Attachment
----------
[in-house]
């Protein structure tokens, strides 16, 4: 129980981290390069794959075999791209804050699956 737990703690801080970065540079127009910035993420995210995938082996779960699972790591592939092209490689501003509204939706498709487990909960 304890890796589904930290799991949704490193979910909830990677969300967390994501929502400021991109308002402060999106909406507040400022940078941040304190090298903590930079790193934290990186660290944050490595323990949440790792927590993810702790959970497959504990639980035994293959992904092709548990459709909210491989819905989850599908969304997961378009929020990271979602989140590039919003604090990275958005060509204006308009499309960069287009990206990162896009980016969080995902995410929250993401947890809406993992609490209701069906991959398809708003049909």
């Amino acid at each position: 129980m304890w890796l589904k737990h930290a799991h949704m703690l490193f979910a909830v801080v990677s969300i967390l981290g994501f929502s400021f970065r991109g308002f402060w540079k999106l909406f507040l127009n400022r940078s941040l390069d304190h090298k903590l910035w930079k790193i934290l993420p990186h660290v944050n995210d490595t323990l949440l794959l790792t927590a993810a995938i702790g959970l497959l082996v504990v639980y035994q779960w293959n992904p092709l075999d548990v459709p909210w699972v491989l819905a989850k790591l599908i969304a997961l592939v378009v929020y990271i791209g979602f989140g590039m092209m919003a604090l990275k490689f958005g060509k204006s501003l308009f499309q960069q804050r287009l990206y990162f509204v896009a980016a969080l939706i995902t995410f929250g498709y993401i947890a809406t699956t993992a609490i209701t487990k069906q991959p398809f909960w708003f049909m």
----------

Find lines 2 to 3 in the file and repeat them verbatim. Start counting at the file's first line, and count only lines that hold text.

């Protein structure tokens, strides 16, 4: 129980981290390069794959075999791209804050699956 737990703690801080970065540079127009910035993420995210995938082996779960699972790591592939092209490689501003509204939706498709487990909960 304890890796589904930290799991949704490193979910909830990677969300967390994501929502400021991109308002402060999106909406507040400022940078941040304190090298903590930079790193934290990186660290944050490595323990949440790792927590993810702790959970497959504990639980035994293959992904092709548990459709909210491989819905989850599908969304997961378009929020990271979602989140590039919003604090990275958005060509204006308009499309960069287009990206990162896009980016969080995902995410929250993401947890809406993992609490209701069906991959398809708003049909």
């Amino acid at each position: 129980m304890w890796l589904k737990h930290a799991h949704m703690l490193f979910a909830v801080v990677s969300i967390l981290g994501f929502s400021f970065r991109g308002f402060w540079k999106l909406f507040l127009n400022r940078s941040l390069d304190h090298k903590l910035w930079k790193i934290l993420p990186h660290v944050n995210d490595t323990l949440l794959l790792t927590a993810a995938i702790g959970l497959l082996v504990v639980y035994q779960w293959n992904p092709l075999d548990v459709p909210w699972v491989l819905a989850k790591l599908i969304a997961l592939v378009v929020y990271i791209g979602f989140g590039m092209m919003a604090l990275k490689f958005g060509k204006s501003l308009f499309q960069q804050r287009l990206y990162f509204v896009a980016a969080l939706i995902t995410f929250g498709y993401i947890a809406t699956t993992a609490i209701t487990k069906q991959p398809f909960w708003f049909m």